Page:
Manipulating JavaScript Cookies


In the previous chapter, we learned about cookies and how it works in JavaScript. 
In this chapter, we will learn about an overview of how cookies work in JavaScript and manipulating cookies in JavaScript.


Cookies were invented by Netscape to store some information at the client-side. In web applications the web server and web browser use HTTP protocol for communication and HTTP is a stateless protocol. This means once the server sends the requested page to the browser, it does not remember a thing about it. But in real life web applications there is a need to maintain session information. To solve this problem cookies were invented. Cookies are data stored in small text files on the client-side. 

Working of Cookies

Cookies are added to the HTTP header. Then with each request and response cookies travel from browser to server and vice versa. Cookies are the small text files that contain the following fields:
  1. Name-Value pair
    The data in cookies are stored in the form of the ‘Name-Value’ pair. The Key is used to retrieve cookies data.
  2. Expiry Date
    Each cookie has an expiry date after which it is deleted. If the expiry date is not specified then it is deleted after the browser window is closed. The expiry date should be in UTC time.
  3. Secure
    If this file is specified as “secure,” then the cookie may only be retrieved with a secure server. This means a secure cookie will send to the server only when the request is made using SSL and the HTTPS protocol. By default, cookies set over an HTTPS connection are automatically set to be secure.
  4. Domain
    The domain field specifies that to which domain the cookie should be sent. If not specified then the domain which sets the cookies is taken. The purpose of the domain field is to allow all sub-domains access to the cookie. Consider the large networks like Yahoo with multiple sites such as,, etc. In this case, if I set the domain as then all sites in this domain can access this cookie. You can’t set the cookie domain to a domain you are not in. This means that if you are now in the domain and try to set domain field to then it won’t work. Invalid domain options are simply ignored.
  5. Path
    The path field is used to specify the directory where the cookie is active. So if we want the cookie to be sent to pages the directory bin then sets the path to ‘/bin’. If the path is set to ‘/’, then the cookie is active for the entire domain. If the path is not specified cookie is accessible on the same page only.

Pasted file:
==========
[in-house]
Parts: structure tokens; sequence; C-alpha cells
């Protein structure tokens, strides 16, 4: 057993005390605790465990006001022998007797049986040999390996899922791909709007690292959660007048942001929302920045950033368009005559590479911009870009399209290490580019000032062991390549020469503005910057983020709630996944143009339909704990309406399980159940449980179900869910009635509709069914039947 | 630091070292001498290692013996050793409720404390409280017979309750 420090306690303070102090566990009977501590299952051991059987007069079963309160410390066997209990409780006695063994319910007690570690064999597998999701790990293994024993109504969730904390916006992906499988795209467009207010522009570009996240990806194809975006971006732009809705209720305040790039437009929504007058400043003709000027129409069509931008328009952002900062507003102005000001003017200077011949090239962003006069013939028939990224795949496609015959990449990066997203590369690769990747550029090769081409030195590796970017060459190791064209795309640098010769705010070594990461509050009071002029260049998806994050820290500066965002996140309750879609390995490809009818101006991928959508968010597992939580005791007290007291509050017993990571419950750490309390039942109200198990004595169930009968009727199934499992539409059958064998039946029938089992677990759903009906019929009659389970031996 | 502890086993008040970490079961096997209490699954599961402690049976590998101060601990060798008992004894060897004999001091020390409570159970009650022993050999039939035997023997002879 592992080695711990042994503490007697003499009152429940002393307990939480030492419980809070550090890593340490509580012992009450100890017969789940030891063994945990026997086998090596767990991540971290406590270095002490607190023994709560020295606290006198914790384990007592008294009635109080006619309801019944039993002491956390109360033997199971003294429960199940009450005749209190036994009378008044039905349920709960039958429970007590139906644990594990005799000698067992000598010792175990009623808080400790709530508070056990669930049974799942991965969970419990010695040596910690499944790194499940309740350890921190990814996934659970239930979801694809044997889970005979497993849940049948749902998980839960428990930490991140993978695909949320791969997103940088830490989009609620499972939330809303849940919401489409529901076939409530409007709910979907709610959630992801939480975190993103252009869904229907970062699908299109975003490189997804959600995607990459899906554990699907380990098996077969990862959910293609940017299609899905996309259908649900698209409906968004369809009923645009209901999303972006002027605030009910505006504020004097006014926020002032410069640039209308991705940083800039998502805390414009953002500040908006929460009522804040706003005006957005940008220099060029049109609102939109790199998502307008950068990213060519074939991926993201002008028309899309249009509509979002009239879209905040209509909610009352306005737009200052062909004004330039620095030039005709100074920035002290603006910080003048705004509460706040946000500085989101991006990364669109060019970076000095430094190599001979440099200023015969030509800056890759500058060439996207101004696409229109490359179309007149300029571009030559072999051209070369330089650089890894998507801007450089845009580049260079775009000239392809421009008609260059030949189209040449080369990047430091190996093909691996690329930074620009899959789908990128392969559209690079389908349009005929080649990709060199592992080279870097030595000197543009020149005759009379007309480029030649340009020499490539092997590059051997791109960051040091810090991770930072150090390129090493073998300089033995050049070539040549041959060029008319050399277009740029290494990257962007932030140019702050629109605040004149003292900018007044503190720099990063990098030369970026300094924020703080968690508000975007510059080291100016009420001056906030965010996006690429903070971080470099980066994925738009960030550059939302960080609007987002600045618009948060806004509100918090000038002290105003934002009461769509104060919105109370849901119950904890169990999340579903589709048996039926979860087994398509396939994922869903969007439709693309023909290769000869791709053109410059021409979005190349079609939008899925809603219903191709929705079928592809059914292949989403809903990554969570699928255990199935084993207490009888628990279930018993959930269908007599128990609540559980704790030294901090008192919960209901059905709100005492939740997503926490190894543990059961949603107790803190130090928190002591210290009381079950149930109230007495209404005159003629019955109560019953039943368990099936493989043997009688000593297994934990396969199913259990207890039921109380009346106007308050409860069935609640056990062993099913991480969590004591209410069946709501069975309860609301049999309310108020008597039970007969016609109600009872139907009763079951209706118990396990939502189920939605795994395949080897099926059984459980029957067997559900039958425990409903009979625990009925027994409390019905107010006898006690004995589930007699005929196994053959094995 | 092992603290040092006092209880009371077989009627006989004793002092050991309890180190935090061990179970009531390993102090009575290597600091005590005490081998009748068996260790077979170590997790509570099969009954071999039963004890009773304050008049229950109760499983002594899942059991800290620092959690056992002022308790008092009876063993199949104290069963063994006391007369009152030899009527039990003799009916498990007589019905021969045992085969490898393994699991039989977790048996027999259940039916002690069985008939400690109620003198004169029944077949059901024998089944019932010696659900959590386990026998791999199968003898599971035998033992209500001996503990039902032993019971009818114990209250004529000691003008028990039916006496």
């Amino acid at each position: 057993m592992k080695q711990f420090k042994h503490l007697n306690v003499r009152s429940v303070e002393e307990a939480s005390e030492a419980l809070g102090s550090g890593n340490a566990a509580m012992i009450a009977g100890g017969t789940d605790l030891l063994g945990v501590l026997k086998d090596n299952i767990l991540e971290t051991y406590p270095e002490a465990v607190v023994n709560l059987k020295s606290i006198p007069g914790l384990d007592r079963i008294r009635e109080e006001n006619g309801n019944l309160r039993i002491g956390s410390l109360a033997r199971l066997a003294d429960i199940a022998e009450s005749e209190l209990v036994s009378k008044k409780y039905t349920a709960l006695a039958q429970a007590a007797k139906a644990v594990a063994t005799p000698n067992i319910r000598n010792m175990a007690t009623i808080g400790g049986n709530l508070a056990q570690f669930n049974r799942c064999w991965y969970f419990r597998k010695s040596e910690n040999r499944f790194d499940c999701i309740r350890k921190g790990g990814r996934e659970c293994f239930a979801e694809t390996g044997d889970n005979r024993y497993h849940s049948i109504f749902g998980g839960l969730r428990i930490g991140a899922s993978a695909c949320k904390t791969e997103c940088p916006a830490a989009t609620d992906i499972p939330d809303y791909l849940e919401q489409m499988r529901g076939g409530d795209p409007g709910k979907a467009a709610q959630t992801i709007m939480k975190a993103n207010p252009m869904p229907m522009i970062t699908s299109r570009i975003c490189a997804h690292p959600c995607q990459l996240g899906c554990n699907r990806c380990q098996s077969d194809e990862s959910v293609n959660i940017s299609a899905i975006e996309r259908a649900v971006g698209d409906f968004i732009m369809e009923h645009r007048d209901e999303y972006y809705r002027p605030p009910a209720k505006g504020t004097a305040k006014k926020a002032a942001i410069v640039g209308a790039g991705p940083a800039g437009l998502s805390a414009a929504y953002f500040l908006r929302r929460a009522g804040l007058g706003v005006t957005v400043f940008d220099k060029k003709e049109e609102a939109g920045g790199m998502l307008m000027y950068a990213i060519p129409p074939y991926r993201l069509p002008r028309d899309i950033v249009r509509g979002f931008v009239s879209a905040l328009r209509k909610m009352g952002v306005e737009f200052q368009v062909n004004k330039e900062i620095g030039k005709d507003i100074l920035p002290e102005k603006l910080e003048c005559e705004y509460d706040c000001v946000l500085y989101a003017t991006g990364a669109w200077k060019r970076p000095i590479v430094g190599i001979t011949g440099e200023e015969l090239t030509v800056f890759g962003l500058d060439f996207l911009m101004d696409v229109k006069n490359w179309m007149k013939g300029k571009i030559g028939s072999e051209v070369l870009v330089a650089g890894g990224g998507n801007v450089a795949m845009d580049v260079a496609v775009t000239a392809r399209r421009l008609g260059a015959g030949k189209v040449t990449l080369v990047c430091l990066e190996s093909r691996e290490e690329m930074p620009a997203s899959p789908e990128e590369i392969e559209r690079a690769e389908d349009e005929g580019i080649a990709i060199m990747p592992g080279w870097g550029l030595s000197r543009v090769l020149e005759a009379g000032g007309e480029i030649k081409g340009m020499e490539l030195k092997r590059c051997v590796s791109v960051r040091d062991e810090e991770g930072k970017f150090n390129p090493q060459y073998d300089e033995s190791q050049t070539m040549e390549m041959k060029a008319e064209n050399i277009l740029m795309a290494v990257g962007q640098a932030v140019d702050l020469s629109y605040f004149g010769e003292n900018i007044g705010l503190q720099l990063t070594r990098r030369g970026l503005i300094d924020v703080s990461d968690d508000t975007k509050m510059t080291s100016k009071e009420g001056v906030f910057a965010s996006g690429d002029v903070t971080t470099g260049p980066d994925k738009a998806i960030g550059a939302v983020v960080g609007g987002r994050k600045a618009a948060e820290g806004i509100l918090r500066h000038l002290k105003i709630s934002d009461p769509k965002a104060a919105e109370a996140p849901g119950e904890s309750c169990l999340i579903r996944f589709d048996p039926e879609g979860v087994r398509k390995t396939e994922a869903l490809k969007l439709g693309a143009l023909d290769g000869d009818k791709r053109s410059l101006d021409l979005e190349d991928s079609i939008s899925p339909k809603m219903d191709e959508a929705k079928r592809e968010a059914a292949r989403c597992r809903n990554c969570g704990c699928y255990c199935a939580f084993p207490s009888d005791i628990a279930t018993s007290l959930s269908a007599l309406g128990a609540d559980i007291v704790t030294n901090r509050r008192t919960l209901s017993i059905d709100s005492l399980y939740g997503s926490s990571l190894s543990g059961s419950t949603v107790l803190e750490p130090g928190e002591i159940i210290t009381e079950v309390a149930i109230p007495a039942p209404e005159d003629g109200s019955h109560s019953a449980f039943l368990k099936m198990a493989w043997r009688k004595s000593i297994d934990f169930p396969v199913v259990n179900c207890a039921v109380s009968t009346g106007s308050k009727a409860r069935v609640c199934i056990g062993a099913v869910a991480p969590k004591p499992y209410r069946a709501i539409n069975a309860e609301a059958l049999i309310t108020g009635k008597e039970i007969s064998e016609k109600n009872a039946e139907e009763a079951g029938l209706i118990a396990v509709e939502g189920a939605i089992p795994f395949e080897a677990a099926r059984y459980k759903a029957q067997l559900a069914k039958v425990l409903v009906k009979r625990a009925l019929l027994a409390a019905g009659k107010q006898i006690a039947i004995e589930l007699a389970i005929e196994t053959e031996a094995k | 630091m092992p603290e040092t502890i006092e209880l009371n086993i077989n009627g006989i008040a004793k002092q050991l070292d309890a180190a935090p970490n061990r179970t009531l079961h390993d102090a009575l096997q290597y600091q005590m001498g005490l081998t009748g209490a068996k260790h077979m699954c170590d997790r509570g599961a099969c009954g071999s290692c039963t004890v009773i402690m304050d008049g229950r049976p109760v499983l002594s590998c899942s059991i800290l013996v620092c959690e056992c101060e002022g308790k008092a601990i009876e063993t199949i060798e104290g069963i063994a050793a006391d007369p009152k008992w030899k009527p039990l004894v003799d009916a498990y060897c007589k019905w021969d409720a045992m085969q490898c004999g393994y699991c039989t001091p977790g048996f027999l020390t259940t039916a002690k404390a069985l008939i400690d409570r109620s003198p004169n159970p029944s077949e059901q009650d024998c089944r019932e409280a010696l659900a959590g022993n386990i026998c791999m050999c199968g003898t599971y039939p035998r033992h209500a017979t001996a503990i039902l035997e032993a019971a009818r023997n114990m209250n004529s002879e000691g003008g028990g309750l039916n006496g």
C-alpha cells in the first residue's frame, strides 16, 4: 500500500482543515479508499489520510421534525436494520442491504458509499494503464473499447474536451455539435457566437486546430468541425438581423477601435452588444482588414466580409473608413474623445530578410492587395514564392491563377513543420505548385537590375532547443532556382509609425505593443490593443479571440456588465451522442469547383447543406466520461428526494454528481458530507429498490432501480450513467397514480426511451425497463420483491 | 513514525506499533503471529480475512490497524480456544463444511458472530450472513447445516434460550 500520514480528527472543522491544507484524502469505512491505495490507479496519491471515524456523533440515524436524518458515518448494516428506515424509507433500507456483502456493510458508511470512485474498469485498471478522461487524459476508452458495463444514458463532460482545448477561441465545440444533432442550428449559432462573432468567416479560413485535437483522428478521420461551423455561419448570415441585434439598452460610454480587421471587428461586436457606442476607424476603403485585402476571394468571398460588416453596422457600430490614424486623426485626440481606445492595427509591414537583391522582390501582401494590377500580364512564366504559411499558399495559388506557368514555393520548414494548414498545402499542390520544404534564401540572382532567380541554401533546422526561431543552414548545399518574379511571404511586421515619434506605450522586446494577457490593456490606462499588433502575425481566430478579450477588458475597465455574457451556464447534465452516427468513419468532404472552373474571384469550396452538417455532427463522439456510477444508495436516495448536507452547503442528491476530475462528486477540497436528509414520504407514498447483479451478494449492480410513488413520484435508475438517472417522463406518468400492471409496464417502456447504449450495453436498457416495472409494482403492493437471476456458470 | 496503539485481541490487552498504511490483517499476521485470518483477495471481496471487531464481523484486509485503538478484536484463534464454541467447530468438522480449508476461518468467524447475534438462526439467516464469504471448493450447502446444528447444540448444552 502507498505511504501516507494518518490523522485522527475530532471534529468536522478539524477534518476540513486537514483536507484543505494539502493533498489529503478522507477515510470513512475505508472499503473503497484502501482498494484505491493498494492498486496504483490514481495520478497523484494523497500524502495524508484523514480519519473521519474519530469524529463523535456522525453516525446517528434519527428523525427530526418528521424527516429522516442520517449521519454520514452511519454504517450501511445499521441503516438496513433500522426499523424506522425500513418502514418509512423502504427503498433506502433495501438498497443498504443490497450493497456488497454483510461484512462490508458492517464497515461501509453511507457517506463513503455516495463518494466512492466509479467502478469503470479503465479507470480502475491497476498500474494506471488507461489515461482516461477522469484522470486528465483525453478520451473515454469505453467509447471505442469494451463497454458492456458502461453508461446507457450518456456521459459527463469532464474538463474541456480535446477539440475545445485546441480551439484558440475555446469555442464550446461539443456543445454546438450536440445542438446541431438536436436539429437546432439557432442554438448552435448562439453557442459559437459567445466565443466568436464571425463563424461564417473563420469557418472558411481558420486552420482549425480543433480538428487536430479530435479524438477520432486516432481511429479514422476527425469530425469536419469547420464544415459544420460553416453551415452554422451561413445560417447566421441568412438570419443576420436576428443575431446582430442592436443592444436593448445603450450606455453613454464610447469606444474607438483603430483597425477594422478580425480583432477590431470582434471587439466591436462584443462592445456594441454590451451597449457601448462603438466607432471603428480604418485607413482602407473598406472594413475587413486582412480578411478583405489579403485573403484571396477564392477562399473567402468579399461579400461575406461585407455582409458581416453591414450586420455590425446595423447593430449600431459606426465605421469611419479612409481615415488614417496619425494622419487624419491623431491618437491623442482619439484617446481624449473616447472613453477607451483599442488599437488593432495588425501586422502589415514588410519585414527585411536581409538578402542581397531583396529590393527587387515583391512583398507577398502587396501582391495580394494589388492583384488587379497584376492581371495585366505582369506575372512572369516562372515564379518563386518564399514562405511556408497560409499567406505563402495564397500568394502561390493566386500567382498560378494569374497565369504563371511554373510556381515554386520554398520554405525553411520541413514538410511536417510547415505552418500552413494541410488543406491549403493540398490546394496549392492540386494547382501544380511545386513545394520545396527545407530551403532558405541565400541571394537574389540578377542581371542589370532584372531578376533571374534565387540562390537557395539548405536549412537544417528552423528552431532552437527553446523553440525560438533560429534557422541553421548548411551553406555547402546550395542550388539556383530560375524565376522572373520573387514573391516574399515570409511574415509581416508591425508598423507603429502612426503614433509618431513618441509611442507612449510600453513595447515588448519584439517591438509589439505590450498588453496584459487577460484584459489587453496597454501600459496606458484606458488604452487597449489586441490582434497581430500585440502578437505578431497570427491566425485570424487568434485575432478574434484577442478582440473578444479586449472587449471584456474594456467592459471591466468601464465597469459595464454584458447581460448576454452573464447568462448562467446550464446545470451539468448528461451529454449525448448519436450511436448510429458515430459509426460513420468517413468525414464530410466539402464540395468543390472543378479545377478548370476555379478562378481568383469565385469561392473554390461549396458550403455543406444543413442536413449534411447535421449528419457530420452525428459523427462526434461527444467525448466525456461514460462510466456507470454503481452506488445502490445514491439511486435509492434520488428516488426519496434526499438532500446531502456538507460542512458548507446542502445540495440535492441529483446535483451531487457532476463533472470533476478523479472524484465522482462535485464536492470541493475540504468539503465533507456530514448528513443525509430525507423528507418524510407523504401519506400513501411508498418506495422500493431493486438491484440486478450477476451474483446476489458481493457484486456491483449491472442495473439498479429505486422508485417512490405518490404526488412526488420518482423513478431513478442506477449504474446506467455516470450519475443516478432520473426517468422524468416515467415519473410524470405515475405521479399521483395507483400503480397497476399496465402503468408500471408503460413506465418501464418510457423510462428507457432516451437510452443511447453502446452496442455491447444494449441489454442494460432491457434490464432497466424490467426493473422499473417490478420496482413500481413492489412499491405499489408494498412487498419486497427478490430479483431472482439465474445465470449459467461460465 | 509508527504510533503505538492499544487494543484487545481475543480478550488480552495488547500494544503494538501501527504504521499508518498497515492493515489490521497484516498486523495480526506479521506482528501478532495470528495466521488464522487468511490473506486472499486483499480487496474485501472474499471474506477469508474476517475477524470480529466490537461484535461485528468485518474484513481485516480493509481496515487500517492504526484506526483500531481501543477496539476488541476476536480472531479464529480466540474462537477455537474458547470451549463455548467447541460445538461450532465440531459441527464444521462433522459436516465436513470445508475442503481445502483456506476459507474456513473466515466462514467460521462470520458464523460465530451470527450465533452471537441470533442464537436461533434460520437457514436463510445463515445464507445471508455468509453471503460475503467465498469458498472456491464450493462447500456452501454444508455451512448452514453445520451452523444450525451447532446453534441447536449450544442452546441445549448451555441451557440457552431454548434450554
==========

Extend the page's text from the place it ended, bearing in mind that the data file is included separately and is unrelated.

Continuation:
Manipulating Cookies in JavaScript

In JavaScript, cookies can be accessed with the help of the ‘cookie’ property of the ‘document’ object. Using ‘cookie’ property you can read, create, modify delete the cookies.
  1. Storing Cookies

    To create a cookie just assign the string value to ‘cookie’ property as below.
    document.cookie=’key1=value1; key2=value2; expires=expiry date; path=path; secure; domain=domain’;
    Here expires, path, secure and domain fields are optional.
    1. document.cookie=’username=ranjitexpires=Thu, 18 Dec 2013 12:00:00 UTC’;   
    Any white spaces, commas, or semicolons are not directly allowed in the ‘name=value’ pair. If ‘name=value’ pair contains any of these, then you should encode the value before storing it with the help of escape() function. And for reading this cookie value you should use the unescape() function.
    1. var value=escape(document.myform.username.value) +";";    
    2. document.cookie=”username”+value;  
  2. Reading Cookies

    Reading is simple like writing a cookie. The property cookie returns a string that contains all ‘name-value’ pairs separated by a semicolon. Then using split() function of string we can break the whole string into key-value pairs.
    1. var allcookies = document.cookie;    
    2. cookiearray = allcookies.split(';');    
    3. for (var i = 0; i < cookiearray.length; i++)    
    4. {    
    5.     name = cookiearray[i].split('=')[0]; // Name of Cookie    
    6.     value = cookiearray[i].split('=')[1]; // Value of Cookie    
    7. }   
    In the above example, we get all cookies in ‘allcookies’ variable. Then we split this string into an array as ‘cookiearray’. Then we are able to use all cookies individually.
    You can use the following function to get the cookie by name.
    1. function GetCookie(cookiename)    
    2. {    
    3.     var name = cookiename + "=";    
    4.     var cookies = document.cookie.split(';');    
    5.     for (var i = 0; i < cookies.length; i++)    
    6.     {    
    7.         var c = cookies[i];    
    8.         while (c.charAt(0) == ' ') cc = c.substring(1, c.length);    
    9.         if (c.indexOf(name) == 0) return c.substring(name.length, c.length);    
    10.     }    
    11.     return null;    
    12. }   
  3. Deleting cookie

    To delete the cookie just set expiry date to a time in the past.
    Suppose we want to delete the username cookie. To delete this cookie we set the expiry date of the cookie to the previous month.
    1. var now = new Date();    
    2. now.setMonth(now.getMonth() - 1);    
    3. document.cookie = "username=;expiry=" + now.toUTCString() + ";";   


In this chapter, we learned why we use cookies and how to use cookies in JavaScript.
Ranjit Powar
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